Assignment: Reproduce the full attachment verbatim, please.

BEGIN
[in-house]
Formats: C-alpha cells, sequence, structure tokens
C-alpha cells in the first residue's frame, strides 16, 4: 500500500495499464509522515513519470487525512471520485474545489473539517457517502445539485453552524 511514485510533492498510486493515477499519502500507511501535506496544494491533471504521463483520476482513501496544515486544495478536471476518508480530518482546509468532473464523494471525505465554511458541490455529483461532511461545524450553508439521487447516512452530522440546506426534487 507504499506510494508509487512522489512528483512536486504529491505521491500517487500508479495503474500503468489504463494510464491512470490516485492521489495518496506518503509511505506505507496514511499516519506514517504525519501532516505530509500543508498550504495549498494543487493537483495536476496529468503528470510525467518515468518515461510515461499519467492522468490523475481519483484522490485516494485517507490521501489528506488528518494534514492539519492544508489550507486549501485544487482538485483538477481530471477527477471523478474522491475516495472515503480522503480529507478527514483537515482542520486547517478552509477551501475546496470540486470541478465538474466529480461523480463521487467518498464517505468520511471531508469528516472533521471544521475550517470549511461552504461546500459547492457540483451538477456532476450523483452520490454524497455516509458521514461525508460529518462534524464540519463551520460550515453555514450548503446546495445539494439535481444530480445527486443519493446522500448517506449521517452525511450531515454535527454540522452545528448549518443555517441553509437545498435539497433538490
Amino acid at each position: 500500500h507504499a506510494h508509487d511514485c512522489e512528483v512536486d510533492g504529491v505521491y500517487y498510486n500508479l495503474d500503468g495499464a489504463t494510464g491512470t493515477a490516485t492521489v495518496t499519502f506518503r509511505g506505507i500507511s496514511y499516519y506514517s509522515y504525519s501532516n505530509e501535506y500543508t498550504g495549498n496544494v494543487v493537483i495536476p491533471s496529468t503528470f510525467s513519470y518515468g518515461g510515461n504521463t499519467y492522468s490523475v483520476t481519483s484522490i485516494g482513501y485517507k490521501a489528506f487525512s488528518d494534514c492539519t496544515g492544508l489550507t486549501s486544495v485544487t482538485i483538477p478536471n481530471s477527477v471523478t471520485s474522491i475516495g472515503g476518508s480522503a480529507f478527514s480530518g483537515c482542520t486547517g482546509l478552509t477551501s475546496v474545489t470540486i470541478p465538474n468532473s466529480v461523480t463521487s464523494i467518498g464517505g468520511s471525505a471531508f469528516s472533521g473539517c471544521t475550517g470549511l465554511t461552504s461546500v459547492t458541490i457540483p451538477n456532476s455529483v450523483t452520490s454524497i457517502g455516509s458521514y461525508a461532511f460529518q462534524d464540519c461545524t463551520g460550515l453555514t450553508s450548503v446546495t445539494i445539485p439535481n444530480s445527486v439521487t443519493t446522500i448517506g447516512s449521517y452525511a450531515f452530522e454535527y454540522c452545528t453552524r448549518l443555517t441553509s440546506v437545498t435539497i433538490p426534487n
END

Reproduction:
[in-house]
Formats: C-alpha cells, sequence, structure tokens
C-alpha cells in the first residue's frame, strides 16, 4: 500500500495499464509522515513519470487525512471520485474545489473539517457517502445539485453552524 511514485510533492498510486493515477499519502500507511501535506496544494491533471504521463483520476482513501496544515486544495478536471476518508480530518482546509468532473464523494471525505465554511458541490455529483461532511461545524450553508439521487447516512452530522440546506426534487 507504499506510494508509487512522489512528483512536486504529491505521491500517487500508479495503474500503468489504463494510464491512470490516485492521489495518496506518503509511505506505507496514511499516519506514517504525519501532516505530509500543508498550504495549498494543487493537483495536476496529468503528470510525467518515468518515461510515461499519467492522468490523475481519483484522490485516494485517507490521501489528506488528518494534514492539519492544508489550507486549501485544487482538485483538477481530471477527477471523478474522491475516495472515503480522503480529507478527514483537515482542520486547517478552509477551501475546496470540486470541478465538474466529480461523480463521487467518498464517505468520511471531508469528516472533521471544521475550517470549511461552504461546500459547492457540483451538477456532476450523483452520490454524497455516509458521514461525508460529518462534524464540519463551520460550515453555514450548503446546495445539494439535481444530480445527486443519493446522500448517506449521517452525511450531515454535527454540522452545528448549518443555517441553509437545498435539497433538490
Amino acid at each position: 500500500h507504499a506510494h508509487d511514485c512522489e512528483v512536486d510533492g504529491v505521491y500517487y498510486n500508479l495503474d500503468g495499464a489504463t494510464g491512470t493515477a490516485t492521489v495518496t499519502f506518503r509511505g506505507i500507511s496514511y499516519y506514517s509522515y504525519s501532516n505530509e501535506y500543508t498550504g495549498n496544494v494543487v493537483i495536476p491533471s496529468t503528470f510525467s513519470y518515468g518515461g510515461n504521463t499519467y492522468s490523475v483520476t481519483s484522490i485516494g482513501y485517507k490521501a489528506f487525512s488528518d494534514c492539519t496544515g492544508l489550507t486549501s486544495v485544487t482538485i483538477p478536471n481530471s477527477v471523478t471520485s474522491i475516495g472515503g476518508s480522503a480529507f478527514s480530518g483537515c482542520t486547517g482546509l478552509t477551501s475546496v474545489t470540486i470541478p465538474n468532473s466529480v461523480t463521487s464523494i467518498g464517505g468520511s471525505a471531508f469528516s472533521g473539517c471544521t475550517g470549511l465554511t461552504s461546500v459547492t458541490i457540483p451538477n456532476s455529483v450523483t452520490s454524497i457517502g455516509s458521514y461525508a461532511f460529518q462534524d464540519c461545524t463551520g460550515l453555514t450553508s450548503v446546495t445539494i445539485p439535481n444530480s445527486v439521487t443519493t446522500i448517506g447516512s449521517y452525511a450531515f452530522e454535527y454540522c452545528t453552524r448549518l443555517t441553509s440546506v437545498t435539497i433538490p426534487n